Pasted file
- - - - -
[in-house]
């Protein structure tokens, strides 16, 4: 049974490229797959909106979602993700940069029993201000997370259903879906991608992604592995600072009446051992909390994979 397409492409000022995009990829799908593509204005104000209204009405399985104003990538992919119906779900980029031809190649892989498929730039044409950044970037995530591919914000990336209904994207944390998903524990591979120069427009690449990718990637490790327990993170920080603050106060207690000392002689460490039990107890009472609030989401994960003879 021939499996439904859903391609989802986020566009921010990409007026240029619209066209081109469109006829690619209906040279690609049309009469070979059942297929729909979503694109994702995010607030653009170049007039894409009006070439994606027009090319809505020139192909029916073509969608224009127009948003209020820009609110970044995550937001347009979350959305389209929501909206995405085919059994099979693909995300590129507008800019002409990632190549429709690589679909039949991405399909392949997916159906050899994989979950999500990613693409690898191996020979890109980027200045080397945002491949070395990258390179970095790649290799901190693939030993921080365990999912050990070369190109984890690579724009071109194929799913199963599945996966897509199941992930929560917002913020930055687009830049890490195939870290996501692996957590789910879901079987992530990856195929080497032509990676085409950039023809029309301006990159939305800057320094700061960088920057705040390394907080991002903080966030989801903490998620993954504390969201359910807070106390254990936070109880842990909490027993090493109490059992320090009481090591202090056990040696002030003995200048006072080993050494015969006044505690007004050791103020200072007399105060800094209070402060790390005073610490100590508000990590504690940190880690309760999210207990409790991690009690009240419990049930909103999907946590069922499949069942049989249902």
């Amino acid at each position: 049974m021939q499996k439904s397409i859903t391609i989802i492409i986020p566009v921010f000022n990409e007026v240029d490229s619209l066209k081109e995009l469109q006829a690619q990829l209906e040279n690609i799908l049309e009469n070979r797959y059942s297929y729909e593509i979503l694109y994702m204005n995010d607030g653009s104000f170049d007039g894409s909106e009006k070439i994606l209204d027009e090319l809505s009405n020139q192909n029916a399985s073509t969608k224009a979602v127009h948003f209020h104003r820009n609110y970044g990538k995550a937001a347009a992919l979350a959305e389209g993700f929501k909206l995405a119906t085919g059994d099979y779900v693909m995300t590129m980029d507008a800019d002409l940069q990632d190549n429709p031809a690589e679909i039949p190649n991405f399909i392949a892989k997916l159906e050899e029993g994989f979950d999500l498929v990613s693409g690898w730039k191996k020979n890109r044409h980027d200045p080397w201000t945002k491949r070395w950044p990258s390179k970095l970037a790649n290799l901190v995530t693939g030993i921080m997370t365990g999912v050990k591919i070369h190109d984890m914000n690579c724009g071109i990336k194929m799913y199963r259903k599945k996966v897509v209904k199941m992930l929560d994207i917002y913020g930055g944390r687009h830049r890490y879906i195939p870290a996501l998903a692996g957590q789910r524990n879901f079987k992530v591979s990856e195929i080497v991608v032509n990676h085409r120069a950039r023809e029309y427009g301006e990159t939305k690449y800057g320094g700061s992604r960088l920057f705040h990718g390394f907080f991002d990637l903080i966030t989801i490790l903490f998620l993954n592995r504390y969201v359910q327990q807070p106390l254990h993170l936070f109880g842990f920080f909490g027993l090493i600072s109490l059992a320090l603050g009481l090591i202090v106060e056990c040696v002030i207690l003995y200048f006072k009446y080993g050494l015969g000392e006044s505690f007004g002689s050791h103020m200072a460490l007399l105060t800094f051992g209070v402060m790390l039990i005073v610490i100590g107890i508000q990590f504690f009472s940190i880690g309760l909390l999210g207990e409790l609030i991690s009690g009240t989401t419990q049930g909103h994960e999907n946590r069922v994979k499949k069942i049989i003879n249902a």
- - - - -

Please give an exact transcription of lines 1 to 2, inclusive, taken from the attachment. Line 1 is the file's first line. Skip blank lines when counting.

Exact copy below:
[in-house]
């Protein structure tokens, strides 16, 4: 049974490229797959909106979602993700940069029993201000997370259903879906991608992604592995600072009446051992909390994979 397409492409000022995009990829799908593509204005104000209204009405399985104003990538992919119906779900980029031809190649892989498929730039044409950044970037995530591919914000990336209904994207944390998903524990591979120069427009690449990718990637490790327990993170920080603050106060207690000392002689460490039990107890009472609030989401994960003879 021939499996439904859903391609989802986020566009921010990409007026240029619209066209081109469109006829690619209906040279690609049309009469070979059942297929729909979503694109994702995010607030653009170049007039894409009006070439994606027009090319809505020139192909029916073509969608224009127009948003209020820009609110970044995550937001347009979350959305389209929501909206995405085919059994099979693909995300590129507008800019002409990632190549429709690589679909039949991405399909392949997916159906050899994989979950999500990613693409690898191996020979890109980027200045080397945002491949070395990258390179970095790649290799901190693939030993921080365990999912050990070369190109984890690579724009071109194929799913199963599945996966897509199941992930929560917002913020930055687009830049890490195939870290996501692996957590789910879901079987992530990856195929080497032509990676085409950039023809029309301006990159939305800057320094700061960088920057705040390394907080991002903080966030989801903490998620993954504390969201359910807070106390254990936070109880842990909490027993090493109490059992320090009481090591202090056990040696002030003995200048006072080993050494015969006044505690007004050791103020200072007399105060800094209070402060790390005073610490100590508000990590504690940190880690309760999210207990409790991690009690009240419990049930909103999907946590069922499949069942049989249902």